A schedule works. One way to check -- and it's sneaky, but sometimes necessary -- is to stick a note under the resident. See if they find it.


197 Posts

or......... you could just see what way the resident is laying and come back and see if he is still like that in a few hours. I would be really annoyed if you could go through all the trouble to stick a note under someone to see if I am doing my job. If you had the time and went all the way in there why did you not just turn the resident.

If you have questions then ask for answers.

What you will find is the aids who do the job will do the job if you are looking or not, a few might need a reminder, and the remainder wont do it no matter what you do! The good aids will recognize a good nurse who tries to help out with simple tasks if they can... such as turning a resident if you are already in there tube feeding... why not! OR instead of taking more time to run down the hall to find aide to tell them that so and so needs to get out of bed into her chair just pivot transfer them there... you are already standing right there. You will probably find the favor returned. Ever left a medication on the table or dropped the tube on the floor and not noticed? It might get quietly returned to you if you treat the others with respect. Or have you ever forgot a Neb treatment on a resident? I bet everyone has. Things happen and sometimes its great to work as a team.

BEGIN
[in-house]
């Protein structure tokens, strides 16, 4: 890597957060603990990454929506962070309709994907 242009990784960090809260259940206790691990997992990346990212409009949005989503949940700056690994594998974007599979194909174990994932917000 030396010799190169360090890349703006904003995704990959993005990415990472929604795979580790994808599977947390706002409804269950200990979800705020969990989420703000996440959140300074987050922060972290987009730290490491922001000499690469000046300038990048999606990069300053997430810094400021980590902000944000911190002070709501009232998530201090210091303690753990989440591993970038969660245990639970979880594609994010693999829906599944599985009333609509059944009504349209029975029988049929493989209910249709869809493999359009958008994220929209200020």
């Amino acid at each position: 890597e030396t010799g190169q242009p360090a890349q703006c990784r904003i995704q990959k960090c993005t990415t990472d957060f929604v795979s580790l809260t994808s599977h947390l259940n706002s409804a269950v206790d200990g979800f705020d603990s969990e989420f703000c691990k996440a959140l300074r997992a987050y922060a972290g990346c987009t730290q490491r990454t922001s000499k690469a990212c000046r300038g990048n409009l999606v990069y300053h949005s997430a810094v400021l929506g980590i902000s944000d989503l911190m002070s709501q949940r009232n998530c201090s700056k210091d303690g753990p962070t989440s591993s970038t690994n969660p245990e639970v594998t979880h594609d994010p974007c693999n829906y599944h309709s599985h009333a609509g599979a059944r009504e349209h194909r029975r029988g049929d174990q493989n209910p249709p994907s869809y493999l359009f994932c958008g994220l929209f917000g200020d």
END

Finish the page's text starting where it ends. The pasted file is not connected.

Establish yourself as a team player and then make suggestions on change or state defencies you see. Comming in as the new guy and the bully will NOT get any help from the aides. I have seen it happen several times.

I do not suggest jumping down someones back for not turning a resident exactally at teh 2 hour mark, nor do I suggest putting a note under a resident. I also would not give out candy for someone turning a resident!


48 Posts

Specializes in Just school!.

Thanks CNA2day! It's nice to get some feedback from a CNA. I do NOT want to be a bully, as I stated in my OP. And I agree about not giving candy to someone doing what they should already be doing. :)


114 Posts

Specializes in Critical Care & ENT. Has 10 years experience.